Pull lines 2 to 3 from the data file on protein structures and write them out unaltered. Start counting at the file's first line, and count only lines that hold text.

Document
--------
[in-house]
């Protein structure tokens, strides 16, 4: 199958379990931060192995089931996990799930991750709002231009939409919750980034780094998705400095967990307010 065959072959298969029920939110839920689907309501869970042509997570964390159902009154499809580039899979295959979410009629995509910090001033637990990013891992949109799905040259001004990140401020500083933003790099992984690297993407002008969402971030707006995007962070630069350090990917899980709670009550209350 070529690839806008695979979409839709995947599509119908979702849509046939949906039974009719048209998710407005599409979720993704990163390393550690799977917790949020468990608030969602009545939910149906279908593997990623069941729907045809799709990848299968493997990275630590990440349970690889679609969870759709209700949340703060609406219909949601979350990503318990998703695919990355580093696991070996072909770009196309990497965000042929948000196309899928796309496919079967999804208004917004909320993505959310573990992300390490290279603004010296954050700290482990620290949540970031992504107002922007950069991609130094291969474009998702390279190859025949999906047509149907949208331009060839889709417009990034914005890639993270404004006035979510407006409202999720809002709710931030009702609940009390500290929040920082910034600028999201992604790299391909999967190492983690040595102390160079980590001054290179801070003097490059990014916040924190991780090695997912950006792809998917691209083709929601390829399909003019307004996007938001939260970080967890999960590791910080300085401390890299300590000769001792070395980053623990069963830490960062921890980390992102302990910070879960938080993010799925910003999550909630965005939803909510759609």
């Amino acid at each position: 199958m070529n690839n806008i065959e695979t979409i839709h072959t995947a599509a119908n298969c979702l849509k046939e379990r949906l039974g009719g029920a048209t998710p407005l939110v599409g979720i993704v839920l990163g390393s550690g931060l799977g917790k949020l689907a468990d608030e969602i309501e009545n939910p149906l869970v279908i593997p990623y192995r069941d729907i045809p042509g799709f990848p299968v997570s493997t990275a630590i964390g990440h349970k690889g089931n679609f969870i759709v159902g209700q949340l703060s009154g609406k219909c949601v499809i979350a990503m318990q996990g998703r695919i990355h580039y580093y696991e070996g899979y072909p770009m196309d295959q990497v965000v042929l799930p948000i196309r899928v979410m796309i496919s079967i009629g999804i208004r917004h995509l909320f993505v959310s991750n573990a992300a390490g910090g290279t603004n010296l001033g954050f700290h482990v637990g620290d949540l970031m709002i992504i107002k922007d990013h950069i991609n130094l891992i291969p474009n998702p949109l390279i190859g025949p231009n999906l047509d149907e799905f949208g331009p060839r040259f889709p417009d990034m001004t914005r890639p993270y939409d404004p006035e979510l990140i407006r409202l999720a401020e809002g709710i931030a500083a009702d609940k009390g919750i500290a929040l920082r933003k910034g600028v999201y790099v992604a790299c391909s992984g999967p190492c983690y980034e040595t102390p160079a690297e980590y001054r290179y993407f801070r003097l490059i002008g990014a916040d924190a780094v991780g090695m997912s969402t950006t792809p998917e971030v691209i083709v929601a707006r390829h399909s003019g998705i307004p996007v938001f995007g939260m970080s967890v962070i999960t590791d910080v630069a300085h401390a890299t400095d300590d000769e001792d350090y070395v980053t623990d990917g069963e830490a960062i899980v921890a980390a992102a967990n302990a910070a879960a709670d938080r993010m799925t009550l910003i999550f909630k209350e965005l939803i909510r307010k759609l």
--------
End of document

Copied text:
């Protein structure tokens, strides 16, 4: 199958379990931060192995089931996990799930991750709002231009939409919750980034780094998705400095967990307010 065959072959298969029920939110839920689907309501869970042509997570964390159902009154499809580039899979295959979410009629995509910090001033637990990013891992949109799905040259001004990140401020500083933003790099992984690297993407002008969402971030707006995007962070630069350090990917899980709670009550209350 070529690839806008695979979409839709995947599509119908979702849509046939949906039974009719048209998710407005599409979720993704990163390393550690799977917790949020468990608030969602009545939910149906279908593997990623069941729907045809799709990848299968493997990275630590990440349970690889679609969870759709209700949340703060609406219909949601979350990503318990998703695919990355580093696991070996072909770009196309990497965000042929948000196309899928796309496919079967999804208004917004909320993505959310573990992300390490290279603004010296954050700290482990620290949540970031992504107002922007950069991609130094291969474009998702390279190859025949999906047509149907949208331009060839889709417009990034914005890639993270404004006035979510407006409202999720809002709710931030009702609940009390500290929040920082910034600028999201992604790299391909999967190492983690040595102390160079980590001054290179801070003097490059990014916040924190991780090695997912950006792809998917691209083709929601390829399909003019307004996007938001939260970080967890999960590791910080300085401390890299300590000769001792070395980053623990069963830490960062921890980390992102302990910070879960938080993010799925910003999550909630965005939803909510759609």
């Amino acid at each position: 199958m070529n690839n806008i065959e695979t979409i839709h072959t995947a599509a119908n298969c979702l849509k046939e379990r949906l039974g009719g029920a048209t998710p407005l939110v599409g979720i993704v839920l990163g390393s550690g931060l799977g917790k949020l689907a468990d608030e969602i309501e009545n939910p149906l869970v279908i593997p990623y192995r069941d729907i045809p042509g799709f990848p299968v997570s493997t990275a630590i964390g990440h349970k690889g089931n679609f969870i759709v159902g209700q949340l703060s009154g609406k219909c949601v499809i979350a990503m318990q996990g998703r695919i990355h580039y580093y696991e070996g899979y072909p770009m196309d295959q990497v965000v042929l799930p948000i196309r899928v979410m796309i496919s079967i009629g999804i208004r917004h995509l909320f993505v959310s991750n573990a992300a390490g910090g290279t603004n010296l001033g954050f700290h482990v637990g620290d949540l970031m709002i992504i107002k922007d990013h950069i991609n130094l891992i291969p474009n998702p949109l390279i190859g025949p231009n999906l047509d149907e799905f949208g331009p060839r040259f889709p417009d990034m001004t914005r890639p993270y939409d404004p006035e979510l990140i407006r409202l999720a401020e809002g709710i931030a500083a009702d609940k009390g919750i500290a929040l920082r933003k910034g600028v999201y790099v992604a790299c391909s992984g999967p190492c983690y980034e040595t102390p160079a690297e980590y001054r290179y993407f801070r003097l490059i002008g990014a916040d924190a780094v991780g090695m997912s969402t950006t792809p998917e971030v691209i083709v929601a707006r390829h399909s003019g998705i307004p996007v938001f995007g939260m970080s967890v962070i999960t590791d910080v630069a300085h401390a890299t400095d300590d000769e001792d350090y070395v980053t623990d990917g069963e830490a960062i899980v921890a980390a992102a967990n302990a910070a879960a709670d938080r993010m799925t009550l910003i999550f909630k209350e965005l939803i909510r307010k759609l």